My QTC controlled light

I've had an idea about using QTC for a loss free driver ( If you dont believe that then please RTM on the stuff)

and an idea about how to make it work too.

So here is take 7 or 8. Which is my best so far.

First a few pictures where i show the variable output as best I can with pictures :-)

And all the way up to stupidly blindingly DD XML from 4,11 V trustfire 3000 mAh output with the qtc bypassed.

A different distance/angle/shot because it would not make any sense any way else :-)

How I did it? Stay tuned.

I used a copper pipe OD=10mm ID=8mm final lenght is 8,25mm

A piece of plastic rod OD 8mm center drilled with a 5,5mm drill because that is the closest standard drill size to the diagonal size of the QTC pills.

A copper plate/foil about 0,5mm thick cut and sanded to a circle of 10mm diameter.

Then solder the copper plate to the copper pipe.

Then press fit the plastic piece inside the pipe.

Then i made 2 pieces of OD 5,5mm*0,5mm thick brass discs and one post OD 5,5mm height 4,75mm final length.

Soldered the post to the clickie switch where the spring used to be. I had to try a few time to avoid using too much solder. If I use too much the solder makes a slope up the sides which impedes the function.

Here in the picture you also see two QTC pills all worn out in 1 day. I learnt something by that - do not add any lubricant to the QTC, the brass disc/post or anywhere near that. it will make it less well working and your QTC will be squished flat in no time!! Lesson learned ;-)

Then assemble like this

1st QTC, then brass disc then QTC then last brass disc

Now I build the light and CAREFULLY (at least 2.nd time around :-) place the thingamadoo on the brass post.

Note that nothing prevents the content nor the thingamadoo itself from falling off the post if I tip it.

Here it is before it is put back in the light.

And here inside the light.

And it goes low!


I like it .

I have high hopes for QTC .

After having had this for a few days I've noted some things down.

I often end using the light around the 30-65% area. Rarely lower nor higher.

I am annoyed that the tailcap needs two hands for adjusting brightness if I want to go past 50-55 %.

The threads on the light will most likely give up in a few months. They are suffering and no amount of lube seems able to save them.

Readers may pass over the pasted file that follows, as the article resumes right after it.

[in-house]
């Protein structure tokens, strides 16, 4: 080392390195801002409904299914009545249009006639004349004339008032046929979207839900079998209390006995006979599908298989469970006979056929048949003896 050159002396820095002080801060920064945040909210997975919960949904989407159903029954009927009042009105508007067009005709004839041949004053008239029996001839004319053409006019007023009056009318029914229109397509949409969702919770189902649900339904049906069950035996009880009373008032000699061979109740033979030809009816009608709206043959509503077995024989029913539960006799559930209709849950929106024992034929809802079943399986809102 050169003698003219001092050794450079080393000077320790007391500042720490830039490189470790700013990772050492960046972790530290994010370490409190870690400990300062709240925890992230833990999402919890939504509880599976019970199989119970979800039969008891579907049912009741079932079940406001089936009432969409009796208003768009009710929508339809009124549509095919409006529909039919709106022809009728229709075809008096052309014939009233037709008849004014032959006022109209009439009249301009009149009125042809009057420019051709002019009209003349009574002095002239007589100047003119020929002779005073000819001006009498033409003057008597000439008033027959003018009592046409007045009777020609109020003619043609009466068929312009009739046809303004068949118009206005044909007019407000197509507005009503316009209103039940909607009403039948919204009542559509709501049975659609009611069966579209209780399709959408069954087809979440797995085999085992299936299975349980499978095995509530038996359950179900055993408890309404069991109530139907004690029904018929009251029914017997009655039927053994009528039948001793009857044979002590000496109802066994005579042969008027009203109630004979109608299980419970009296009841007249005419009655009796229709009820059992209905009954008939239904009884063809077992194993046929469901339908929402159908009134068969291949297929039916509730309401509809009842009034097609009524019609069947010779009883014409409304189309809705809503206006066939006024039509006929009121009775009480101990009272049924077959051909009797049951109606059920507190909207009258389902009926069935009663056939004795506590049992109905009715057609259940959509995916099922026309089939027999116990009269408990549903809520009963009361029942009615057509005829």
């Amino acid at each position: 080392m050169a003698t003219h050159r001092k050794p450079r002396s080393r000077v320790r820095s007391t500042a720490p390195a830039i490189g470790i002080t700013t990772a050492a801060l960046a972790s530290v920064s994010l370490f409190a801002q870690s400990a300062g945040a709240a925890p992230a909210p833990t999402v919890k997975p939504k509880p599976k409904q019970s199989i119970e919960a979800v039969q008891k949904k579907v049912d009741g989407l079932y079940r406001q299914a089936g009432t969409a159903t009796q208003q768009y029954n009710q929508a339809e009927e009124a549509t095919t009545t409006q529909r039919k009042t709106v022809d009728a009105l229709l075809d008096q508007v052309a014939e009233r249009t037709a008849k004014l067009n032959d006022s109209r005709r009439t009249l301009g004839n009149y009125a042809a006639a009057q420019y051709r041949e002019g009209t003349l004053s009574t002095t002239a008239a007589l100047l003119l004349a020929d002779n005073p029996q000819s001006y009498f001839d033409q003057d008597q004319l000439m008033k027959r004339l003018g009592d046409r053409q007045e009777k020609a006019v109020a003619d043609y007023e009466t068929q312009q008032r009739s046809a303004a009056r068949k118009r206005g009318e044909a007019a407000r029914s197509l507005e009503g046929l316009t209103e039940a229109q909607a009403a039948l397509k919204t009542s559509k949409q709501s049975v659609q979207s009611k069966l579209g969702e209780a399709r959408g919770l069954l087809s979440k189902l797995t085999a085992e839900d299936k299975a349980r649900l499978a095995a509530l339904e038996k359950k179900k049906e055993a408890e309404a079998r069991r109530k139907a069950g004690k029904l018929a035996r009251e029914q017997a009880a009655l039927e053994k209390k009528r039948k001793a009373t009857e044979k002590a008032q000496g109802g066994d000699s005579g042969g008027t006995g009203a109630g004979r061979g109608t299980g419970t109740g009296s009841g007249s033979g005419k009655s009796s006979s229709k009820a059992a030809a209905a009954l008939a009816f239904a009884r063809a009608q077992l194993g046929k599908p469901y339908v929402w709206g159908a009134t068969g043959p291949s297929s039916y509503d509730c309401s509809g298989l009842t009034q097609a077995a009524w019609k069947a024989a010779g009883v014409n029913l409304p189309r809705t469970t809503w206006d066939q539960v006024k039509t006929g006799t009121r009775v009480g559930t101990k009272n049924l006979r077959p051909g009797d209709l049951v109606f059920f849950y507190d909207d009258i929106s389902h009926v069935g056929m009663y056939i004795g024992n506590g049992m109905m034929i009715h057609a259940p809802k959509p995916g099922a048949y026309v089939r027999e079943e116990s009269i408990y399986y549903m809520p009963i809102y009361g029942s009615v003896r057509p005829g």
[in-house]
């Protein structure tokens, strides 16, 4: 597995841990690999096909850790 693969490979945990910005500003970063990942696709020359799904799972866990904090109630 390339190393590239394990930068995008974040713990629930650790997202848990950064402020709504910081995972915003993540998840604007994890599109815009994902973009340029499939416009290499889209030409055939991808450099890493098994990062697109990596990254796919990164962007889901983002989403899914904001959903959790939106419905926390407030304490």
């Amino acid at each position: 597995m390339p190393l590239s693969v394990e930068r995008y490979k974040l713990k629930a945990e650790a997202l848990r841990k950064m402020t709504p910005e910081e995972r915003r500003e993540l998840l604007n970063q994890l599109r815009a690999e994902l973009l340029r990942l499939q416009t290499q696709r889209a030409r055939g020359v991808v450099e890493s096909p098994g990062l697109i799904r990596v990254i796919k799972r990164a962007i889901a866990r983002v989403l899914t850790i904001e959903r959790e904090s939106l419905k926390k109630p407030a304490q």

There are some large variations in output with very little explanation other than it lies in the "Quantum Tunnels" and the probability of their passing current. What I mean is that a certain amount of twist will not give even nearly the same light output each time.

And in the really low mode the threads have enough slack (and it will get worse) that a press or pull on the tailcap will have a large impact on output. From moon low to maybe 7-9% output. That feels like a LOT OF LIGHT MAN! BLINK BLINK Night vision impaired for a moment.

So am I happy?

Yees well sorta. I hate "modes" in flashlights. I feel I always go

I need low - whooom - the thing goes high-med-low-strobe ( %ยค#!!#!) click - click click

I need high - peep - the thing starts in low. click - click - click

And this is super compared to that c#@p

But the lack of linearity is bugging me and i HATE that it goes from moon low to 10% in a blink of an eye

But there is of course a reason why it is type 7 I am showing and not #1. That was far worse.

This is quite good.

JB weld works great for restoring threads. Apply sparingly to the side w/ the worst threads (after cleaning w/ solvent). apply good release agent to other piece/threads, screw together. I've repaired stripped lawnmower spark plug hole threads this way.

edit: just remember, it isn't a good conductor, so you have to have some exposed aluminum if that's where the electrical path goes...

I know first hand of the inconsistency with QTC. I finally gave it up and decided that even "modes" were not as bad as the ever changing QTC brightness. Wait till it starts to wear more and starts to break up. Then you will see flickering and that was the last straw for me.

Good luck with it. I really hope you find an answer, or someone does. I think in the long run, a "pot" (dimmer), is the only way although it is a heat and power hog.

If you find a driver where you can identify the "sense" resistor then add your pot there.

Will not take but a fraction of the power compared to any direct connection approach :-)

Thanks, I will have to look into that.Smile